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It might happen on the first really nice day of spring, when you make that initial trip to the garden center after being cooped up all winter. Or it might be later, when you're stopping in at the nursery for fertilizer or a propane refill. There it is, as soon as you walk in the front entrance: a gorgeous flowering shrub covered with blooms and lush green foliage. It looks and smells so irresistible that you can't leave it behind. You just know there's a place for it in your garden, so you make the purchase and rush home to plant it.

You set it out in just the right spot (or the only spot you have left). Then you read the tag and discover that the "perfect" spot doesn't get enough sun for the plant. Or you realize that the shrub is going to get too big for the spot, or is the wrong color, or will block another plant. So now you're stuck putting a new shrub in a spot where it may not thrive, or won't fit well with your other plants.

I've done this myself, and I've learned a few simple rules that will help you avoid the problem of the wrong plant in the wrong spot.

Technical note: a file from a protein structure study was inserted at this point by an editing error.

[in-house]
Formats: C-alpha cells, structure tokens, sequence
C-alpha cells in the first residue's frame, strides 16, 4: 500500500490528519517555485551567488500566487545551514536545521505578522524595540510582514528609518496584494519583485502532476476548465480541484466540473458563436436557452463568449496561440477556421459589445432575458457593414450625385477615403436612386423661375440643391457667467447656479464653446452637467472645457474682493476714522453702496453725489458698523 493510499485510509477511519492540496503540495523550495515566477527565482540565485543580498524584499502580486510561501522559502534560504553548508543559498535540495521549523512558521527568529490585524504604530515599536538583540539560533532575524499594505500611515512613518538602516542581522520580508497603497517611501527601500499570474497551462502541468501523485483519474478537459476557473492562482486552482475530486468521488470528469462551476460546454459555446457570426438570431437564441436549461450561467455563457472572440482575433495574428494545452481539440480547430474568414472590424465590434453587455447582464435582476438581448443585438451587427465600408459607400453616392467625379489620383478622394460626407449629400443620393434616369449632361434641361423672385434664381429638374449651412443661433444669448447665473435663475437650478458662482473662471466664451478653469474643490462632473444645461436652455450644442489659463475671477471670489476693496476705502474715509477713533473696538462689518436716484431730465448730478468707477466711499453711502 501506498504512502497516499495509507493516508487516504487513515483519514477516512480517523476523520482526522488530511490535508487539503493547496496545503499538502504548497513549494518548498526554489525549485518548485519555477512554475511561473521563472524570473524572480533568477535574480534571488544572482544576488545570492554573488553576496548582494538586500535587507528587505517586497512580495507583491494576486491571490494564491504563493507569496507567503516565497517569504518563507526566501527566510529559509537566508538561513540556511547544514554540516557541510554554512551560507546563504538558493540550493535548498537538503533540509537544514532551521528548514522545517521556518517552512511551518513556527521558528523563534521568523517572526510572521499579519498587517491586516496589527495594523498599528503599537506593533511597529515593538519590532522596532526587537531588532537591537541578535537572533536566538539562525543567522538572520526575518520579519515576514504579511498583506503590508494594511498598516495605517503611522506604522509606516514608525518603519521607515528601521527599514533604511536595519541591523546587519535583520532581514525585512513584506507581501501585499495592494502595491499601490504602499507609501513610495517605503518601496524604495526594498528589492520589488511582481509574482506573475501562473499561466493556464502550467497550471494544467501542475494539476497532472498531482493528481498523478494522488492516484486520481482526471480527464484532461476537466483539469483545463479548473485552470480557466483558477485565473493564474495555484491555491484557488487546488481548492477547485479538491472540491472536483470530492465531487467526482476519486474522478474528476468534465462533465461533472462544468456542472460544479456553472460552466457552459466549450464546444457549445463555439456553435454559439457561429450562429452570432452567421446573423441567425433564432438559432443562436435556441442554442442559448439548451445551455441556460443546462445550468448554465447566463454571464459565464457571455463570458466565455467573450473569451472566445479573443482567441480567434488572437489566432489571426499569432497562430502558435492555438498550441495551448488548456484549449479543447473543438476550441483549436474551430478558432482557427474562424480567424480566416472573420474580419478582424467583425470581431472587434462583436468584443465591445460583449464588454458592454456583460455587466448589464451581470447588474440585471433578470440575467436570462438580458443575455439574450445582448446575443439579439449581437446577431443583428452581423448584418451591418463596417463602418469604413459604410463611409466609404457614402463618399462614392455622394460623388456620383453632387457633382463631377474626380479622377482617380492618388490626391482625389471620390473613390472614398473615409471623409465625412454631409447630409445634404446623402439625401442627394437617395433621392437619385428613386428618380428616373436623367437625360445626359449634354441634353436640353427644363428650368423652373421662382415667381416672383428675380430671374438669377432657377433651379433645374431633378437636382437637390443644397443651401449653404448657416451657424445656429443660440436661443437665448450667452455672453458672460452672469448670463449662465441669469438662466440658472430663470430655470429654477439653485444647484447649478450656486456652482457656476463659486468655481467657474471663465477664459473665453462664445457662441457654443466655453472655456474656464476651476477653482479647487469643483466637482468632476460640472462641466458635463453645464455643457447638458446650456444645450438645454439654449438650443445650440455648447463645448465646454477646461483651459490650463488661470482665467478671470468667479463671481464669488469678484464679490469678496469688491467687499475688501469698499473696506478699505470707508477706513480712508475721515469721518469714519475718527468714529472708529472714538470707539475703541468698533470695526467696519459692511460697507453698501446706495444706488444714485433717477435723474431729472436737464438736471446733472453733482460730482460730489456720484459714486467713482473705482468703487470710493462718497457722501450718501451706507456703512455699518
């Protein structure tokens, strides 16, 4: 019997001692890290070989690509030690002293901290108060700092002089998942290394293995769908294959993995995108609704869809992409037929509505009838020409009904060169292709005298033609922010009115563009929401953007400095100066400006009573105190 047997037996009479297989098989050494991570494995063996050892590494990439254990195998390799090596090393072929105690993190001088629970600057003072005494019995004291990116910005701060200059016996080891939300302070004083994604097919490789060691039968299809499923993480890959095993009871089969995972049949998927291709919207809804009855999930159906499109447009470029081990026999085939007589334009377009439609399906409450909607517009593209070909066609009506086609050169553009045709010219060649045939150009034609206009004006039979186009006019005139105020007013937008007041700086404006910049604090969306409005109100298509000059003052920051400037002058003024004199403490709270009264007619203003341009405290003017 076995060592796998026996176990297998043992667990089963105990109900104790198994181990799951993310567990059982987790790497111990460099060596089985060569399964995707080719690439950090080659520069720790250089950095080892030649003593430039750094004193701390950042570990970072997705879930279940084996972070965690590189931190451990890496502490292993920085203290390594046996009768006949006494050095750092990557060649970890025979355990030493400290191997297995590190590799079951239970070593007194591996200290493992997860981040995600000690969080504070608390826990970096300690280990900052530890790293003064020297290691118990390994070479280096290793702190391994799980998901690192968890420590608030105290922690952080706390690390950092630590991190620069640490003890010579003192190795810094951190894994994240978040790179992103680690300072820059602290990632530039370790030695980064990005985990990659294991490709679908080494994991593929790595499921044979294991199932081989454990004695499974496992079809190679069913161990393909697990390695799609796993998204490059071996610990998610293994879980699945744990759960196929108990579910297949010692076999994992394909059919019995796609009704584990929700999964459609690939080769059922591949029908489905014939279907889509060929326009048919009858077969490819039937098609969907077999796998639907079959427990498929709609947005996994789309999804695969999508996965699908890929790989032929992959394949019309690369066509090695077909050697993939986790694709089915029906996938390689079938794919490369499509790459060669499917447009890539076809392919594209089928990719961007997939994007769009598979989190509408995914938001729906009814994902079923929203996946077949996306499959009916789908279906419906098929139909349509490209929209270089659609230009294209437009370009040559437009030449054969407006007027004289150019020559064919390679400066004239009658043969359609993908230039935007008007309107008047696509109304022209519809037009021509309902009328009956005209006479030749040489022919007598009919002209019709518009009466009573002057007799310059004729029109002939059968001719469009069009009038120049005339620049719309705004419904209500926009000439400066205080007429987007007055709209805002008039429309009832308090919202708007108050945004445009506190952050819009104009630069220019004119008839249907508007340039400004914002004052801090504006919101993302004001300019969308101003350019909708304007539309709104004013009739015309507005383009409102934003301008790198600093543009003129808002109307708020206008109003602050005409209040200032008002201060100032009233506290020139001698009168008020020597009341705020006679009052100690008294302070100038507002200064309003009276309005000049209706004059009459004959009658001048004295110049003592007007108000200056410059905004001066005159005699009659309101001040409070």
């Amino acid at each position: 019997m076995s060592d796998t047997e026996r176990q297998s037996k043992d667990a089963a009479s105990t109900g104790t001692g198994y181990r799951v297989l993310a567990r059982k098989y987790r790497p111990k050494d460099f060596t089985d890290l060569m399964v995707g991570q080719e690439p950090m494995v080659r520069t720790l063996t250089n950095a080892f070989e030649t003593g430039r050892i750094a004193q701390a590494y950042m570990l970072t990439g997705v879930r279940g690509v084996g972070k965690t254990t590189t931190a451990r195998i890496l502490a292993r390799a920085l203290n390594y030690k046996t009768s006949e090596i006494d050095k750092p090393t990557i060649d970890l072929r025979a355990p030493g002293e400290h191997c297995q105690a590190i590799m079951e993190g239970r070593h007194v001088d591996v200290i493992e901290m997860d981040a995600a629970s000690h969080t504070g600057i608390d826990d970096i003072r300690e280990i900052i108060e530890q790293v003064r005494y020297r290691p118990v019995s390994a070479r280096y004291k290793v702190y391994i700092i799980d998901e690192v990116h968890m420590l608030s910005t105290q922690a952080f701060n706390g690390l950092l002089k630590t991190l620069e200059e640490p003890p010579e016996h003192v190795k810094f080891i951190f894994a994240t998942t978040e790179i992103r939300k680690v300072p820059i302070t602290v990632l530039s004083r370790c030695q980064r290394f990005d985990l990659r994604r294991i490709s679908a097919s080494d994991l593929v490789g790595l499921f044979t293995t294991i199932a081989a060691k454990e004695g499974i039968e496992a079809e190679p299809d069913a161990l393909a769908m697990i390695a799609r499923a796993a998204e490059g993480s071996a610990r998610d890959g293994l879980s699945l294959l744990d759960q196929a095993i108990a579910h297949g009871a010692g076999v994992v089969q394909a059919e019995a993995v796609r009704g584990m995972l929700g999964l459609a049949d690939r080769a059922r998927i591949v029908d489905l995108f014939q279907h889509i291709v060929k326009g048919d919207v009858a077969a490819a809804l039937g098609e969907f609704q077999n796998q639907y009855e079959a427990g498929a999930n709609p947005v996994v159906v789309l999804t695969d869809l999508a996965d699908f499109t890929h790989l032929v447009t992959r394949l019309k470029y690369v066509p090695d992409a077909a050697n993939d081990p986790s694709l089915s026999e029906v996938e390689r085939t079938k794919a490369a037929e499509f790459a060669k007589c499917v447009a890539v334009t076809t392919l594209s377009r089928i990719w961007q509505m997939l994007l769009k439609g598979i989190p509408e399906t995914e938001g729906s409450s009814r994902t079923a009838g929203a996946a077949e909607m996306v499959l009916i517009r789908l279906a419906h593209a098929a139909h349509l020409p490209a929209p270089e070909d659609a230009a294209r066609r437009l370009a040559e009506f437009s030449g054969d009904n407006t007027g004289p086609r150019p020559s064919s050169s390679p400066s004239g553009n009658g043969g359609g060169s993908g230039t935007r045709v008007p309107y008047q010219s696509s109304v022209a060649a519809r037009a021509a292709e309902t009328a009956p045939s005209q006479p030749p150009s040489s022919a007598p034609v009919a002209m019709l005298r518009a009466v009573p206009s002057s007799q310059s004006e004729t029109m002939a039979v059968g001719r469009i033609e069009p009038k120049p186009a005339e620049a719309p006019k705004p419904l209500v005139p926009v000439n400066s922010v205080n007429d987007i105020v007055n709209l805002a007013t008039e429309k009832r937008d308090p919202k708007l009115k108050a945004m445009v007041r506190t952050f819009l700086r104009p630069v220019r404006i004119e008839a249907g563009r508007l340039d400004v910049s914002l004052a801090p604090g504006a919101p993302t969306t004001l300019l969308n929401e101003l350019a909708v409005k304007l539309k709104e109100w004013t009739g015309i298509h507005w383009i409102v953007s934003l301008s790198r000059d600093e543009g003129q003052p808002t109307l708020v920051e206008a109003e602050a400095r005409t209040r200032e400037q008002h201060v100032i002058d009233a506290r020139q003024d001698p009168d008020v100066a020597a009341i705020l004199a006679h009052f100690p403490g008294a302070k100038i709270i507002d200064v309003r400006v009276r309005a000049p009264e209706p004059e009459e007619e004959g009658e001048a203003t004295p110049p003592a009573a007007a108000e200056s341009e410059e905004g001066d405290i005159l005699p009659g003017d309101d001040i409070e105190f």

1. Know your garden. Before you head out to the nursery, do a survey of your planting beds. Where is it sunny, and where shady? Is it wet or dry, natural or ornamental? Where are the larger and smaller plants?
  2. Know your layout. A drawing of the garden will help determine where you need some color, or where you need to fill in. Take pictures of the garden year round, and either laminate them or put them in your garden notebook. Then take them with you to the garden center. Taking pictures every month is good; twice a month is twice as good, and weekly pictures are fantastic. This helps you coordinate new plants with ones that are already spent — especially if, like me, you can't remember what color those tulips were.
  3. Go prepared. Bring a good nursery catalog or plant book with you to the garden center. With your photos and reference material in hand, helpful staff available to answer questions, and the labels and signs on the plants, you should be able to get a good idea of what shape, size, color, cultural needs, and rate of growth is best for your garden.
  4. Don't rush. If you find something you like, don't be afraid to leave it there while you go home and take a final look. Come back and get it when you're sure.

Armed with these rules you should be able to put the right plant in the right place.